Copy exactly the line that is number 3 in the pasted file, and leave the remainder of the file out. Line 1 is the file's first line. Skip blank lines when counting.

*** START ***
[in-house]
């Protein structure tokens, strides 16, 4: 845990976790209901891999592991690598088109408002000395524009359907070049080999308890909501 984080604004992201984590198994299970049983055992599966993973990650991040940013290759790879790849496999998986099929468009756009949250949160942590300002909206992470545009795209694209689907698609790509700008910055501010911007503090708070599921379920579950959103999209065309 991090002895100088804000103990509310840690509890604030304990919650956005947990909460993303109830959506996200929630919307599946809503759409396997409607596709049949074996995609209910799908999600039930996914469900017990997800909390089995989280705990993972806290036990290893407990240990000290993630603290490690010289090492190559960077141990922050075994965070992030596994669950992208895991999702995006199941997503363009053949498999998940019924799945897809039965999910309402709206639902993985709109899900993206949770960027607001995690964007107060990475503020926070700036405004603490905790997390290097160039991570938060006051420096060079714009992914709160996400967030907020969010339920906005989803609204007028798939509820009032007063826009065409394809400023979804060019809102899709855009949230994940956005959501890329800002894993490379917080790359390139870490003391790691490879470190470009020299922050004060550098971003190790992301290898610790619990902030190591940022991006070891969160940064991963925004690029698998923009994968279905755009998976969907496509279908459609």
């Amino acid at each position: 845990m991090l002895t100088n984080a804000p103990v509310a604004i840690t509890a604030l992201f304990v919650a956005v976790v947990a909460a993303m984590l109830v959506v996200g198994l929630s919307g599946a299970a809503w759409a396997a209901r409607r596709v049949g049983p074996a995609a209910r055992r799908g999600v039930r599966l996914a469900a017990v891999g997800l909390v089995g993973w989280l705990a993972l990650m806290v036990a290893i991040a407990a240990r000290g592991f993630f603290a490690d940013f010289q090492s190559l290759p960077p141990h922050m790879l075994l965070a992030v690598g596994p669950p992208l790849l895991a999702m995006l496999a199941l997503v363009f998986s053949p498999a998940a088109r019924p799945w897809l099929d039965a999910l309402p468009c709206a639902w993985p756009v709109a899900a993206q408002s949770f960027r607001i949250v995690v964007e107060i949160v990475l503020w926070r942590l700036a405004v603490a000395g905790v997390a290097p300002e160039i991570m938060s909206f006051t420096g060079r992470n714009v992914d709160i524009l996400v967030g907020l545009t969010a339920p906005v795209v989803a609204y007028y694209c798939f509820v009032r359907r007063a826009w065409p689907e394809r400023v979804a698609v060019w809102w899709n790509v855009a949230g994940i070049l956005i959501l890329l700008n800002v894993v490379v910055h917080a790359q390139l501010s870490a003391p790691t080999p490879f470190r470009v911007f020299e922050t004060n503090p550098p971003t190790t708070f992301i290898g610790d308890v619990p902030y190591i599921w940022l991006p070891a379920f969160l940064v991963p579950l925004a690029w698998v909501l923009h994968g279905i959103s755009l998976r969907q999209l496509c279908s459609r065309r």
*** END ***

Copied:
């Amino acid at each position: 845990m991090l002895t100088n984080a804000p103990v509310a604004i840690t509890a604030l992201f304990v919650a956005v976790v947990a909460a993303m984590l109830v959506v996200g198994l929630s919307g599946a299970a809503w759409a396997a209901r409607r596709v049949g049983p074996a995609a209910r055992r799908g999600v039930r599966l996914a469900a017990v891999g997800l909390v089995g993973w989280l705990a993972l990650m806290v036990a290893i991040a407990a240990r000290g592991f993630f603290a490690d940013f010289q090492s190559l290759p960077p141990h922050m790879l075994l965070a992030v690598g596994p669950p992208l790849l895991a999702m995006l496999a199941l997503v363009f998986s053949p498999a998940a088109r019924p799945w897809l099929d039965a999910l309402p468009c709206a639902w993985p756009v709109a899900a993206q408002s949770f960027r607001i949250v995690v964007e107060i949160v990475l503020w926070r942590l700036a405004v603490a000395g905790v997390a290097p300002e160039i991570m938060s909206f006051t420096g060079r992470n714009v992914d709160i524009l996400v967030g907020l545009t969010a339920p906005v795209v989803a609204y007028y694209c798939f509820v009032r359907r007063a826009w065409p689907e394809r400023v979804a698609v060019w809102w899709n790509v855009a949230g994940i070049l956005i959501l890329l700008n800002v894993v490379v910055h917080a790359q390139l501010s870490a003391p790691t080999p490879f470190r470009v911007f020299e922050t004060n503090p550098p971003t190790t708070f992301i290898g610790d308890v619990p902030y190591i599921w940022l991006p070891a379920f969160l940064v991963p579950l925004a690029w698998v909501l923009h994968g279905i959103s755009l998976r969907q999209l496509c279908s459609r065309r």